I paid a visit to the Ethnography Museum in Warsaw today. The museum itself was closed, but it turned out that they had kicked out the ridiculous, kooky, New Agey, let-me-heal-your-soul bookstore (alas, it didn’t disappear just moved next door) they used to host and lent the space to a cafe-cum-bookstore thing obviously geared towards the English-speaking tourist (less than 10% books were in Polish). Very good, I say, as we have lamentably few such places.
What they sell is mostly heavy coffee table books with pretty pictures, focusing mostly on architecture and interior design. Oh well, let me just say they sell mostly Taschen and you’ll get the idea. There was very little in terms of ethnography/anthropology/history books you’d actually read, not look at plus a couple of Teach Yourself handbooks. Burrowing through these, I found a little gem (or maybe a semi-precious stone) called “a baba malay dictionary” by William Gwee Thian Hock.
The book itself is not terribly sophisticated (but at least it tells which lexical items are Malay and which Chinese, oddly giving only Mandarin cognates for the latter) and the ‘linguistic’ introduction made me smile more than once. Still, my joy is great as I have never expected to find anything on Baba Malay in Poland.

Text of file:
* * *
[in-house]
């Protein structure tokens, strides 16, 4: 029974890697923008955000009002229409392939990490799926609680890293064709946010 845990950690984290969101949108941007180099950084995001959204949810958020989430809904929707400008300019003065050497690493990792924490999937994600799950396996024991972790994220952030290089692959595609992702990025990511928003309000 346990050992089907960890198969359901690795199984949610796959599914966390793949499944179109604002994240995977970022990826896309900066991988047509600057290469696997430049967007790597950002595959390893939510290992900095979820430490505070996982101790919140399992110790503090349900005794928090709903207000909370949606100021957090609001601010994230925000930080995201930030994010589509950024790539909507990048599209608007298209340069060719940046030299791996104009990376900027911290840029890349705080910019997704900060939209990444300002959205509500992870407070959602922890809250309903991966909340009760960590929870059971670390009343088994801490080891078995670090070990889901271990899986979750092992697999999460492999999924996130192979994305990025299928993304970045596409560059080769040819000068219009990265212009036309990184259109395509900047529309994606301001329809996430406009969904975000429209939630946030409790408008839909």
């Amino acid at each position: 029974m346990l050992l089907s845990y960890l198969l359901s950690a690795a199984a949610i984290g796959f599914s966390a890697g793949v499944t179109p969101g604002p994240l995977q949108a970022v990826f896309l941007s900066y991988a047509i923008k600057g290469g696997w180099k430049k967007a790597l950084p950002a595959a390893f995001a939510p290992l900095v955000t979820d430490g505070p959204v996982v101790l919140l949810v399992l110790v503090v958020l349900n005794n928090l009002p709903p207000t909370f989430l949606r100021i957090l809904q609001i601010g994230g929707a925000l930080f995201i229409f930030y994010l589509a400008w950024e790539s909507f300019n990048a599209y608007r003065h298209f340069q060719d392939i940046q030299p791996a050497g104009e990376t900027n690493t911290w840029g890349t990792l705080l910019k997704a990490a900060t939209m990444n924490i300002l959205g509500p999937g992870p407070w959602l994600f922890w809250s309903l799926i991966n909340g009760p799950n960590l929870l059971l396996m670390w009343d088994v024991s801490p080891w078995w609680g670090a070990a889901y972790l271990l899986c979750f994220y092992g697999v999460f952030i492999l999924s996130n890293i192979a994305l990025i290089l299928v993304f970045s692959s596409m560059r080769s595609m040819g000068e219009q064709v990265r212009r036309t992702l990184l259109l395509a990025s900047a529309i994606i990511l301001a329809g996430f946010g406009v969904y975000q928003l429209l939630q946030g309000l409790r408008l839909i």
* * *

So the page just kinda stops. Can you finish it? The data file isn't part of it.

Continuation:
What’s so special about Baba Malay? To be frank, not that much. It’s the language spoken by so called ‘Straits Chinese’ (or ‘Peranakan Chinese’ or ‘Baba Chinese’), descendants of Malay women and Hokkien Chinese workers brought to Singapore, Malacca and Penang by the British. Baba Malay is a Malay-based contact language with generous amounts of Hokkien vocabulary. I wish people writing about contact languages (= the ‘mixed’ varieties arising in situation of contact between established language communities) wouldn’t focus that much on English or Romance-based pidgins and creoles, turning more attention to, for example, Baba Malay.